The ever versatile nộm hoa chuối is usually enjoyed with rice.
Nộm hoa chuối is a stunning array of shredded banana flowers tossed with pickled carrots, coriander, lotus root, and cabbage. Depending on the season, pomelo and julienned green mango or papaya can be added to the jumble. In some preparations, you’ll find the addition of chicken, beef and/or shrimp although it can also be served as a vegetarian dish. The salad is bound with nước chấm sauce and decorated with crushed peanuts and bird’s eye chili. For a refreshing punch, hit it with a squeeze of lime.
A Hanoi staple, found in street stalls throughout the city.
Made from large round sheets of steamed rice flour, gathered around minced pork and wood-ear mushroom and gently folded and chopped, bánh cuốn is a delight. This savoury treat is always made fresh to-order, topped with dried shallots and served with a side bowl of fish sauce with pork sausage. Enjoy it for breakfast, like a local, and feel free to add fresh herbs to the mix and brighten up your bite.
Be sure to try bún chả cá on a trip to the beach-side city of Nha Trang.
Bún chả cá is a dish with many variations depending where you find it. They all contain spaghetti-like rice vermicelli (bún), fish cakes (chả cá) and fresh herbs, with a little local twist. Pictured above, bún chả cá Nha Trang, from the central coastal city has the basic ingredients, plus bouncy squid cakes, dill, fried green onion and tomato, for a light and sour flavour. Slurp it up with a side of greens and a squeeze of lime.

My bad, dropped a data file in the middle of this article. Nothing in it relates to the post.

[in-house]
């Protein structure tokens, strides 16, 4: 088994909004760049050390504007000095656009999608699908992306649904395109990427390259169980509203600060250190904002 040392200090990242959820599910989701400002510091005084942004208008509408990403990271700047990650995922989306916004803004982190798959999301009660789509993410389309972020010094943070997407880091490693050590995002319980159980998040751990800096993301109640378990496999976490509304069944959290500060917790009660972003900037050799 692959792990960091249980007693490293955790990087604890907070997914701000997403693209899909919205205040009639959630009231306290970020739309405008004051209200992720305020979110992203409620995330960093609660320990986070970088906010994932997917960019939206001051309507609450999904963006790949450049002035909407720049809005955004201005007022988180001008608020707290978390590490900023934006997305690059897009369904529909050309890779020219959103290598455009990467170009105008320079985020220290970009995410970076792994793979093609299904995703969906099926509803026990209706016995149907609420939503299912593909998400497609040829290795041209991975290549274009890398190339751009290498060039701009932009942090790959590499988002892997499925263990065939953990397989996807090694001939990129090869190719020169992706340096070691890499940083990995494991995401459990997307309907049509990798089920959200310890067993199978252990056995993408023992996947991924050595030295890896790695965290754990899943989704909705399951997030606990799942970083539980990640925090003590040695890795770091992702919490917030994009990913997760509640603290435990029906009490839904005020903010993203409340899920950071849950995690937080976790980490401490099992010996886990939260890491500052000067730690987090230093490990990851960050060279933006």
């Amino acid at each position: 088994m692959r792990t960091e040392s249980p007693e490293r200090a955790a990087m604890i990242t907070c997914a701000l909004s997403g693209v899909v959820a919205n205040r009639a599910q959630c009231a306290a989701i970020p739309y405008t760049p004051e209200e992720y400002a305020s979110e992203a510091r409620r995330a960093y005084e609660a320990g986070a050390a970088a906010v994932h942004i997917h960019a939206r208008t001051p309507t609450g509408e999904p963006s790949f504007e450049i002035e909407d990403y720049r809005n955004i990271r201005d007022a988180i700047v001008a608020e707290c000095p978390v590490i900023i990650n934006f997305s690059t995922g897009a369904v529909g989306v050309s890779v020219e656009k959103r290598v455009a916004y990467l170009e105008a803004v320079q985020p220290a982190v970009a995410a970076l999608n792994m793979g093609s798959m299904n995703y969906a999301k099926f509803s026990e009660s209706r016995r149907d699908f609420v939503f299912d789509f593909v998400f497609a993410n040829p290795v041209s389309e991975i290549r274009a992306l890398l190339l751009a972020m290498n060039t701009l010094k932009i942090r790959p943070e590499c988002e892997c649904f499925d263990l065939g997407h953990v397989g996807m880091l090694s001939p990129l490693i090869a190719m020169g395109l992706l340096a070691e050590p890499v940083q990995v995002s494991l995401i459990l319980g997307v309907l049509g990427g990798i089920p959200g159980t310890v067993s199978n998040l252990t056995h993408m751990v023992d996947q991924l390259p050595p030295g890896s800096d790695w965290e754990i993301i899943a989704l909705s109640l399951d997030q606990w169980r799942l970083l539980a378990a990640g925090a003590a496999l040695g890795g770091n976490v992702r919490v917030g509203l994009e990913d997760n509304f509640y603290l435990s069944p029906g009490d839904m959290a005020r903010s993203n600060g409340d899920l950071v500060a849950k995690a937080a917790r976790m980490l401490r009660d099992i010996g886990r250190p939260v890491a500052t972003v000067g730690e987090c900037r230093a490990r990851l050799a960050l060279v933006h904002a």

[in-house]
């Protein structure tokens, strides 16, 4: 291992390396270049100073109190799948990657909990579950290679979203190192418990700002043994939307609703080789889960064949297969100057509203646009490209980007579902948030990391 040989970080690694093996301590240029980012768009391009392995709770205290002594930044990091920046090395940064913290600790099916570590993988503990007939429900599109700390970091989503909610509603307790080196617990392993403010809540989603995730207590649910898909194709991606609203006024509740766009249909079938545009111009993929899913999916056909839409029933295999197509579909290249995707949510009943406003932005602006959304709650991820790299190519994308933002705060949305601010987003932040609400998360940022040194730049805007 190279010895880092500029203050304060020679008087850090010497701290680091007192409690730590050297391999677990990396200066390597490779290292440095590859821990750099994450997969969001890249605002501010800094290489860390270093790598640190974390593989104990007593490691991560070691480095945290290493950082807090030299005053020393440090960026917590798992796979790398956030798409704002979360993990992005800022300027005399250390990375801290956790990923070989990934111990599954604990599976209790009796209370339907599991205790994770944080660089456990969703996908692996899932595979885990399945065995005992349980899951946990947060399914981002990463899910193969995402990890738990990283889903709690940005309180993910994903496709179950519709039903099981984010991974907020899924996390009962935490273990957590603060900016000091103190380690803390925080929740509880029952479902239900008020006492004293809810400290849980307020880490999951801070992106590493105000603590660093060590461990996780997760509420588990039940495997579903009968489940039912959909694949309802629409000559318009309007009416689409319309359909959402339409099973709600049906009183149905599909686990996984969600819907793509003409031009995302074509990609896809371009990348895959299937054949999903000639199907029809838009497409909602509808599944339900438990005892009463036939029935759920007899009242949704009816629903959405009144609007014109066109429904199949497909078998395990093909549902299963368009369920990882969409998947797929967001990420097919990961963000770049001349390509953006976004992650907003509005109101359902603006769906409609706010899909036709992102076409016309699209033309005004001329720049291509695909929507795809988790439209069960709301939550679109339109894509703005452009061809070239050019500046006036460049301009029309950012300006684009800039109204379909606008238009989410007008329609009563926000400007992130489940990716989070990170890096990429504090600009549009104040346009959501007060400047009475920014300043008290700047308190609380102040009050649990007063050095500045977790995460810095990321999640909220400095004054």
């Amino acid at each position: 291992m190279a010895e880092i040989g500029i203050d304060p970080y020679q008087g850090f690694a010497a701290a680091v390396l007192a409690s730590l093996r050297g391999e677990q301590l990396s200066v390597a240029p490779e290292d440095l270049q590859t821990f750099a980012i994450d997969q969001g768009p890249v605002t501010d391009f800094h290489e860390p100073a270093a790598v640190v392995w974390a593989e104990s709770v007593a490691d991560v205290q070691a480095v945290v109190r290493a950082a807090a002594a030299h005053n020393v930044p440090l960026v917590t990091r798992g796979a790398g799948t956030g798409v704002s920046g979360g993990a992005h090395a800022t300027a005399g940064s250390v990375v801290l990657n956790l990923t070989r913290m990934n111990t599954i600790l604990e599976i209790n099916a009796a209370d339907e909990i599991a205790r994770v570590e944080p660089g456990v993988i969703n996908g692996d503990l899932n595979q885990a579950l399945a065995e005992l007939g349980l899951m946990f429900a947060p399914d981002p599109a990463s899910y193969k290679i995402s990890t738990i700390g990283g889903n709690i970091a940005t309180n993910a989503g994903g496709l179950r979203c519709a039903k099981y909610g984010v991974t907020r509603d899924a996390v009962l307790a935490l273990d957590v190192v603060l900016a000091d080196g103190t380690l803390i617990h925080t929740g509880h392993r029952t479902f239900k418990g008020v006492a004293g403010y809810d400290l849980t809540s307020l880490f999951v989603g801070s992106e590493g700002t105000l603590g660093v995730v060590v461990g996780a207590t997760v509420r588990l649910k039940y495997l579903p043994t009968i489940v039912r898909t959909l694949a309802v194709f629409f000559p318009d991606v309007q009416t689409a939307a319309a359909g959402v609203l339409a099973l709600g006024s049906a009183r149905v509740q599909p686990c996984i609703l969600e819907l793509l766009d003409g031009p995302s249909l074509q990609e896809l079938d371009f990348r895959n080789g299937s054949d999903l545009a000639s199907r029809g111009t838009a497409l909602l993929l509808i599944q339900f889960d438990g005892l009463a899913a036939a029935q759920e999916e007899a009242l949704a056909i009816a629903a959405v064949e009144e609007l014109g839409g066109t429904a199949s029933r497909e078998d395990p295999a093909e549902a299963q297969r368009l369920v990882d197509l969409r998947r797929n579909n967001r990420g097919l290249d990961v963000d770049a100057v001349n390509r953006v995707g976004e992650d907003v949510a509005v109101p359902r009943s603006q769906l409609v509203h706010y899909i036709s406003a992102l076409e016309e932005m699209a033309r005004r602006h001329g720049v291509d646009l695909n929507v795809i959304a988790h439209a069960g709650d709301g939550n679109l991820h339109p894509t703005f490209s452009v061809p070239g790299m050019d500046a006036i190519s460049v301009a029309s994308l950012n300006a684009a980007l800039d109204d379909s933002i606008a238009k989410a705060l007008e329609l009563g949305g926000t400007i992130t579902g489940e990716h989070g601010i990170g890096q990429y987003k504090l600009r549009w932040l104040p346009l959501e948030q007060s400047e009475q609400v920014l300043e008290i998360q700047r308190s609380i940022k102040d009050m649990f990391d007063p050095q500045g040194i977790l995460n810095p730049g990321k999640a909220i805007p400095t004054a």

There are other variations of this dish, where water buffalo meat is used instead of beef.
A seared, crispy, leafy layer encases minced beef, garlic and shallots, sealing in juicy bites of bò lá lốt. This southern speciality is unexpected, with a merry meat mix rolled up in betel leaves like a small cigar, grilled over charcoal. The result are stupendous, peppery bursts of flavour that can be enjoyed with noodles or rolled up with rice paper and fresh herbs. Playful textures, dipped in a spicy fish sauce make bò lá lốt a must-try for meat eaters when in Vietnam.
Colourful varietes of cold chè are especially popular during the hot months
Chè is a sweet dessert, served either hot or cold and in the form of a pudding or dessert soup. Coldchè is filled with jellied ingredients and tropical fruits usually bananas, mangoes and longan, usually doused in coconut cream. Always a textural adventure, you’ll be surprised to encounter coconut shreds, crushed ice, lotus seed and jellies in these syrupy snacks. The beautiful three-coloured dessert, chè ba màu is often called the rainbow dessert. This is a layered spectacle of red beans, mashed mung beans and pandan jelly, topped with crushed ice and coconut milk.